Let’s hop back a week to Saturday, Nov 7, when I went to Caesar Creek State Park with the Cincinnati Birding Club and saw 10+ Common Loons. My photos of the loons were horrible. We were so far away that they just looked like little silhouettes, so to get a decent view I had to paint one. The Common Loons we saw that day were not in breeding plumage, they were much duller in their basic plumage of gray and white, but if you’re going to paint a loon, he might as well be wearing his finery…
Common Loon in Breeding Plumage
In Cincinnati, we only get to see loons during migration, and even then, if you’re not in the right place at the right time, it’s hard, so I’ve never heard the incredible mating calls you hear so much about. I want to head up north one of these summers during breeding season so I can experience that. I would love to see a nest as well…
Since I’m not that familiar with the Common Loon, I got out my “Birds of Ohio” book by Jim McCormic to see if he had any interesting tid-bits about the bird. Part of the reason I like McCormic's book is because he throws in interesting facts you don’t find in standard field guides. The Common Loon is a diver, and if you’ve ever watched one, you know he can swim great distances under water. You probably also noticed he sits noticeably low in the water. Mr. M explains why,
“These divers are well adapted to their aquatic lifestyle: most birds have hollow bones, but loons have nearly solid bones that make them less buoyant. As a result, loons float low on the water, resembling partially submerged submarines.”I would assume the extra weight helps them stay under the water as they dive for food, and probably has something to do with the fact they have to run across the water for so long (like an airplane on a runway) before they can become airborne. I remember reading somewhere that loons never glide when they are flying...I guess they have to flap those wings non-stop to keep their considerable heft aloft! Their wings are also fairly small for their bodies--all to help them dive and swim under water.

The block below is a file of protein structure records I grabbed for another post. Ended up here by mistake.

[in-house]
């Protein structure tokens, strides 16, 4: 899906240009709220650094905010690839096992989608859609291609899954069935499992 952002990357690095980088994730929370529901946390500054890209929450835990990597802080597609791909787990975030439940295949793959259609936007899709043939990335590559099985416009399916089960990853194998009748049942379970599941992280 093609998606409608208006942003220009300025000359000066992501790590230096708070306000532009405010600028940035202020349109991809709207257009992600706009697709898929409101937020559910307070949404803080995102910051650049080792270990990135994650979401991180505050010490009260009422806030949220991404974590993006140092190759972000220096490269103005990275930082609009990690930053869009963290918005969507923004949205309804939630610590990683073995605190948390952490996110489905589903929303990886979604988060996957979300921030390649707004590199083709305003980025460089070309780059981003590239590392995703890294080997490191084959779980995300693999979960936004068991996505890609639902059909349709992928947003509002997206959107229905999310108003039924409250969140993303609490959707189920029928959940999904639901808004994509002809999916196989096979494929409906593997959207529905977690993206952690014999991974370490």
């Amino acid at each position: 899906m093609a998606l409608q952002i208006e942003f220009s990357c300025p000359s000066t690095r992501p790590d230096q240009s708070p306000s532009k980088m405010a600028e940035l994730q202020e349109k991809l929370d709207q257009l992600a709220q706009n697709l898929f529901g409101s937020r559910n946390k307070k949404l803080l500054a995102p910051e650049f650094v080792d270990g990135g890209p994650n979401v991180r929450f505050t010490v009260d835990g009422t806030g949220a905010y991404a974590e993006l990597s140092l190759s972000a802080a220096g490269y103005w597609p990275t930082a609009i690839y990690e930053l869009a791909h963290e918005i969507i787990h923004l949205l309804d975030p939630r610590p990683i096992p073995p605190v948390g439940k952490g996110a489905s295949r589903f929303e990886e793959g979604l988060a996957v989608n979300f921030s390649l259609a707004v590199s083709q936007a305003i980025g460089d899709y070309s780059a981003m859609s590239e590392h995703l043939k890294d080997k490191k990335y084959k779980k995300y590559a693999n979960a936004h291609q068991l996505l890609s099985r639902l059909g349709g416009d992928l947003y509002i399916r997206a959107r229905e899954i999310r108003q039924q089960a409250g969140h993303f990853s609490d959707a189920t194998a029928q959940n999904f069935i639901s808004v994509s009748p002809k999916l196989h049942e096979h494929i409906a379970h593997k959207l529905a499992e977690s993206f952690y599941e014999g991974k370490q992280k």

Flap oh hefty one, flap!
Another one of my favorite Ohio bird books is “The Birds of Ohio,” by Bruce G. Peterjohn. This is a must-have book. He lists records of sightings going all the way back to the 1800s, but what’s really helpful is the array of breeding bird atlas maps. If you have a question about a breeding bird in Ohio, it’s a great place to start. I always read this book to find out non-field guide information. It’s huge, too…coming in at 637 pages.
...like this photo is any better!
(Do you see why I had to paint this dude?)
If I want to get out and see some more of these birds, I had better hurry. According to Peterjohn,
“Common Loons are most numerous in autumn. The largest movements occur during November, when these loons become common to abundant along Lake Erie and fairly common to locally abundant on large inland lakes. During most years, numbers of Common Loons are greatly reduced by the first week of December. Most December sightings are of 1-8 loons, with occasional flocks of 15-40. The last flocks disappear by mid-December, although scattered individuals will remain into the first half of January as long as open water remains available.”
P.S. I just read on the Birding in Cincinnati website that 225+ Loons were on the river at Crooked Run Nature Preserve to the Meldahl Dam. I need to find out where this place is!